From what I know, 'knowingly' encourage/support the act/piracy of 'intellectual' copyright infringement DO get you in trouble, assuming the HD-DVD company has a patent copyright filed at the USPTO.

So this is a key ...

So all this excitement is over a key to get around a high definition DVD encryption?

Geez. What's next -- thrills over stealing chocolate?

Seriously. Can't they afford a DVD at this late date?

--So all this excitement is

--So all this excitement is over a key to get around a high definition DVD encryption?--

No, you need to see out of the box. It is much more than that. Diggers think that Digg should fight the power instead of burrying their head in the sand. Of course this could mean lawsuits and tons of problems.

Right.

To what end, though? As a kind of generalized fight against the "powers that be" (who happen to hold all the cards in that game)?

IMO, it's a sad thing when a community thinks its owner should bear the legal responsibility for something that's intended to prove ... something.

It would be more impressive if they took that responsibility on their own shoulders. ;)

How would Digg be in trouble?

You get over 250,000 results in Google with the code. Are they planning on suing all the search engines too?

In the back of my mind though, I don't exactly think this is a bad thing for HD-DVD. The ability to pirate movies easily is bad for them, but it also gives people a reason to buy HD-DVD players in the first place. The more tech savvy crowd who will pirate may trickle down to the mainstream market that won't.

Here's How

Digg could be in trouble because of Kevin's blog entry. It's an open invitation for a lawsuit and could be easily interpreted by a judge as "We know this is wrong, but we're doing it anyways."

As soon as the keys hit usenet they were as good as permanently archived on the web, but that's a far cry from being posted on a site as popular as Digg.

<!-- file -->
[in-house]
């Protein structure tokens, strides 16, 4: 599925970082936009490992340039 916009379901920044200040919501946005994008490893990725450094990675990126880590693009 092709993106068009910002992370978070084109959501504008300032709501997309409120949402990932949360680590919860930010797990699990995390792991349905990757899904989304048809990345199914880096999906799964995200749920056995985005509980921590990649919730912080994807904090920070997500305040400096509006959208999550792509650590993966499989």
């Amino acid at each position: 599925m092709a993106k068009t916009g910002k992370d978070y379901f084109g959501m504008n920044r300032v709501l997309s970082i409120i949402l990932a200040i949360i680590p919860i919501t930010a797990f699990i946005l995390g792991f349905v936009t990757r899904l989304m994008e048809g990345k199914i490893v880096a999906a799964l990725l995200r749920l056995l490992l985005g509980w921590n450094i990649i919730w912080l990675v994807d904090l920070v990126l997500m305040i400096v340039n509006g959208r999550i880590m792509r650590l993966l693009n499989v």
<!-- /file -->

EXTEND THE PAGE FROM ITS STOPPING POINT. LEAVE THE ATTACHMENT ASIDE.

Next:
Sometimes you have to stand up to your community for your community.

Some of the anger was

Some of the anger was stirred up by accusations of a conflict of interest, with their complicity being tied to HD-DVD having been a minor sponsor of Digg in the past.

>> Are they planning on suing all the search engines too?

According to a post at CD Freaks, Google was one of the many sites to receive a cease and desist recently.

Unfortunately for the AACS, it looks like it is going to be quite tricky for Google to take on this measure, considering the 1,000's of websites this processing key has been published on and more showing up all the time. Going by the letter, Google had a week from the letter's date of April 17th to comply and despite that period now being long overdue, Google still indexes 1,000's of website site links containing the key

This ties into another reason why some users were upset. While the key is certainly important corporate information, it's still a number. Especially when used out of context, can sites and search engines be expected to effectively censor a number?

Well said, nevetS -- and

Well said, nevetS -- and good on you for coining a phrase.

> 250,000

Well, they'd only have to sue so many, which would be sure to get attention, would it not? This may be the Internet, but laws still apply.

> Diggers think that Digg should fight the power

Wow. That makes it sound like campaigning for civil rights.

I figure that whatever's on those HD DVDs cost someone(s) a lot of time, talent, creativity, money and perseverence -- in essence, putting their hearts and souls into it, and their money where their mouths are -- in order to make something of value. That's the cost. So giving out this "key" really means, not a fight against the power, but an attempt to get something for nothing. In other words, free movies. Under the guise of fighting the power.

I get it.

I would have agreed with

I would have agreed with Digg's first stance. It doesn't matter that the DVD company(?) was a sponsor; wrong is wrong.

I took a screen shot of it

I had to take a screen shot of it during the height of the disaster:


source

Is it wrong to want to play

Is it wrong to want to play HD-DVD movies on your Linux machine?

I think the term you're looking for is illegal*.

Anyway I'm not entirely sure that 16 hex pairs can be copyrighted.

* not synonymous with wrong

Is it wrong to want to play

Is it wrong to want to play HD-DVD movies on your Linux machine?

Well, I'm don't see that it's "wrong" to want that -- but that kind of bends the scenario away from the posting of or using a cracking key by implying that it's been verified that all the people who posted (or copied) the code wanted to play HD DVDs on their Linux machines, if that's what you're trying to say. (If so, that's one fast survey.)